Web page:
Tourism and the film industry are identified as major components in the community assets category that need to be taken advantage of. The report points to the fact that both sectors were hit hard by the pandemic in 2020, but it notes that they are slowly making a comeback.
Georgia’s Rome Office of Tourism Executive Director Lisa Smith said film scouts are coming back to the area with more regularity.
“They are still looking for unique and unusual,” Smith said. “Our job is to find what they’re looking for and make sure that we can do more than just one of the things.”
She said that a lot of major movie scouts have been in the area, some they’ve scouted for as many as three times.
The diverse geography and architectural history of Rome and Northwest Georgia continues to make it a popular spot for both television and film producers.
Enhanced quality of life amenities are also identified as community assets to play up. They, along with ensuring adequate housing is available to meet the needs of the workforce, are key goals.
Some community leaders, such as Rome Mayor Craig McDaniel, might argue that improving the affordable workforce housing inventory should be one of the highest priorities.
“Our housing availability is an opportunity for us,” said Kendrick. “Fortunately, it is something that we are taking seriously now and moving forward on it with some ideas.”
Making sure the region has industrial property that is ready to develop is at the top of the essential infrastructure category.
Improving transportation, expanding broadband access and making sure that communities across the region have adequate basic utility infrastructure are also goals listed in that category.
The Northwest Georgia Regional Commission applied for grants from the Appalachian Regional Commission last year and received $600,000 for water and sewer improvements in Rockmart and another $600,000 for industrial sewer improvements in LaFayette.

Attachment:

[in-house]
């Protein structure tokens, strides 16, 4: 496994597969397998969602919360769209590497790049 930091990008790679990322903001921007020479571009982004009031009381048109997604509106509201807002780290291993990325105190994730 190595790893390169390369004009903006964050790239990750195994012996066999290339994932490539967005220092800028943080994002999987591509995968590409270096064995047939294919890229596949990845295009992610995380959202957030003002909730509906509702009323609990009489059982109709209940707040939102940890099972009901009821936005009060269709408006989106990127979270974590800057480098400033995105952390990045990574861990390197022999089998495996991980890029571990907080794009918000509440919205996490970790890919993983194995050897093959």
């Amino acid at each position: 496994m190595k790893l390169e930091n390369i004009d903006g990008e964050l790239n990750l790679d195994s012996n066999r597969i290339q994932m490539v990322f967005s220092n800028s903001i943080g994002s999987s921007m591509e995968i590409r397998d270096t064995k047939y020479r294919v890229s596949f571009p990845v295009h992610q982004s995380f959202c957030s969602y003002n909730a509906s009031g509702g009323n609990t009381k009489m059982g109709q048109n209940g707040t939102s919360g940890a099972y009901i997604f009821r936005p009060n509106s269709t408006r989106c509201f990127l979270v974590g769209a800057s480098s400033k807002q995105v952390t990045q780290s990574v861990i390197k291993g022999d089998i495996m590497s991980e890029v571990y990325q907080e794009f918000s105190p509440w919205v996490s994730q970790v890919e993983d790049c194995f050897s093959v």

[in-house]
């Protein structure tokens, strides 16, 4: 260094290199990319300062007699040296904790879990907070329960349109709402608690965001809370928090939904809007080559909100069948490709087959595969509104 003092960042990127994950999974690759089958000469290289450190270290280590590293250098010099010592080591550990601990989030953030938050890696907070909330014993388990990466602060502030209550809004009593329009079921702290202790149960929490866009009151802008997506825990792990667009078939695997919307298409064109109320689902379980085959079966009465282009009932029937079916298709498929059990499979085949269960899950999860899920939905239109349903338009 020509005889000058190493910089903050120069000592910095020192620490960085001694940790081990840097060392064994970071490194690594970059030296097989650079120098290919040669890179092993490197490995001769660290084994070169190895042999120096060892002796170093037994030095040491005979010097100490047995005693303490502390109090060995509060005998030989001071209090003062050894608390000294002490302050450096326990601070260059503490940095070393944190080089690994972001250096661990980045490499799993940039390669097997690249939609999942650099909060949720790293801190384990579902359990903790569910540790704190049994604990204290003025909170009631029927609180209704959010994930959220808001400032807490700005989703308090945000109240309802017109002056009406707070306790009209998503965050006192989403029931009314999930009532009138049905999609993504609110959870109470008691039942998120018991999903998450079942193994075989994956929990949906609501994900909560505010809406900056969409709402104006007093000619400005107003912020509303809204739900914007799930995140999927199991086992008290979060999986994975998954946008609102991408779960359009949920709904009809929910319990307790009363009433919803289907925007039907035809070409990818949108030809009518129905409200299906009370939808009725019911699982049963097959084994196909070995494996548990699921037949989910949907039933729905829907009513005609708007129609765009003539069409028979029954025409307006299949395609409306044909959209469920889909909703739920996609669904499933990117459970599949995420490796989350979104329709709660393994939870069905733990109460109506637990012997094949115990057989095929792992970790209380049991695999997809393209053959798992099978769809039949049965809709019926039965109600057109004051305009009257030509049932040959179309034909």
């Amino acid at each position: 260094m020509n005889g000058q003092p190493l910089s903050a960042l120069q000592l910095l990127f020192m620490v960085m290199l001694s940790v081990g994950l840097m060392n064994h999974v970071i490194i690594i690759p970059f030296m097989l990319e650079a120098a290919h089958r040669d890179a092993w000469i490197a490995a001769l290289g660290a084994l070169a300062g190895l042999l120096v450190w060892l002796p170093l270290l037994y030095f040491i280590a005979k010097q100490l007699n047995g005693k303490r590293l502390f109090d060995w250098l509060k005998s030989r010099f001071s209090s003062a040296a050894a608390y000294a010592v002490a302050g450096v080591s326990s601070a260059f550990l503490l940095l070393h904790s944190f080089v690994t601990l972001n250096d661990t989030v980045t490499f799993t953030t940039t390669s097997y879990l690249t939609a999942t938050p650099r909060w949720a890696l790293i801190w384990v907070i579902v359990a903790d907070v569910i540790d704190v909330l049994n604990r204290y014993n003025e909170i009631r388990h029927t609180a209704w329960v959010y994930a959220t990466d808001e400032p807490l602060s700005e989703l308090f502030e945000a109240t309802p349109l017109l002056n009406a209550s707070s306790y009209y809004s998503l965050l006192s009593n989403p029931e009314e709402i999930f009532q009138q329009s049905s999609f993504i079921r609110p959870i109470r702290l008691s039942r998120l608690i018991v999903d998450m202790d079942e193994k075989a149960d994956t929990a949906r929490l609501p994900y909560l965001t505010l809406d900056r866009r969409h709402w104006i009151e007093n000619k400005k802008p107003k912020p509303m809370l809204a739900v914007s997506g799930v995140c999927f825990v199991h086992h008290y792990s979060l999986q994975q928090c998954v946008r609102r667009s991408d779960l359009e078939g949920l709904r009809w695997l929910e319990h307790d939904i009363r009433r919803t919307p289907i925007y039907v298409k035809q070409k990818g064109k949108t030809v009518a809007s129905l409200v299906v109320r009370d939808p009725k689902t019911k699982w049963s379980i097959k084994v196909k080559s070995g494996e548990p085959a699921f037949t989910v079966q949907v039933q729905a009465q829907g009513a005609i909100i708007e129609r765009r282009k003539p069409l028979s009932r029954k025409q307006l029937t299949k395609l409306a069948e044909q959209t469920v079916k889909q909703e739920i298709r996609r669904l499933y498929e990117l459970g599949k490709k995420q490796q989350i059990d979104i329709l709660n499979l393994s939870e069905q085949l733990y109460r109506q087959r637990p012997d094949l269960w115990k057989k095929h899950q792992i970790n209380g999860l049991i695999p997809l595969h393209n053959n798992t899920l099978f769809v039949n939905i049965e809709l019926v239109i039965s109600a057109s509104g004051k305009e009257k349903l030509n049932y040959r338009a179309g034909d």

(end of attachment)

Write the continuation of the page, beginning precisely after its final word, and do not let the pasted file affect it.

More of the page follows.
The business climate category strongly advocates for entrepreneurial development along with identifying emerging sectors and supporting development in those areas.
Thomas Kislat is the director of membership and entrepreneurial development at the Rome Floyd Chamber. He said the chamber envisions an entrepreneurial innovation center, with business incubators and cross-industry seed accelerators, coming to fruition in the future.
“One of the chamber goals for a new start-up community is to connect innovative entrepreneurs to a rich network of support and to provide education and opportunities for growth,” Kislat said. “High-impact small companies are critical to true economic development.”
In the past 12 months since Kislat took on his role, 15 new entrepreneurial start-up businesses have joined the chamber. Five of them are minority owned.
The Regional Commission assisted with a $300,000 One Georgia EDGE grant tied to the creation of 100 new jobs in Murray County and a $1.2 million Regional Economic Business Assistance grant for a flooring manufacturing facility in Gordon County. That will aid in the creation of as many as 300 new jobs.
All of that is a good jump start for growth across the Northwest Georgia region.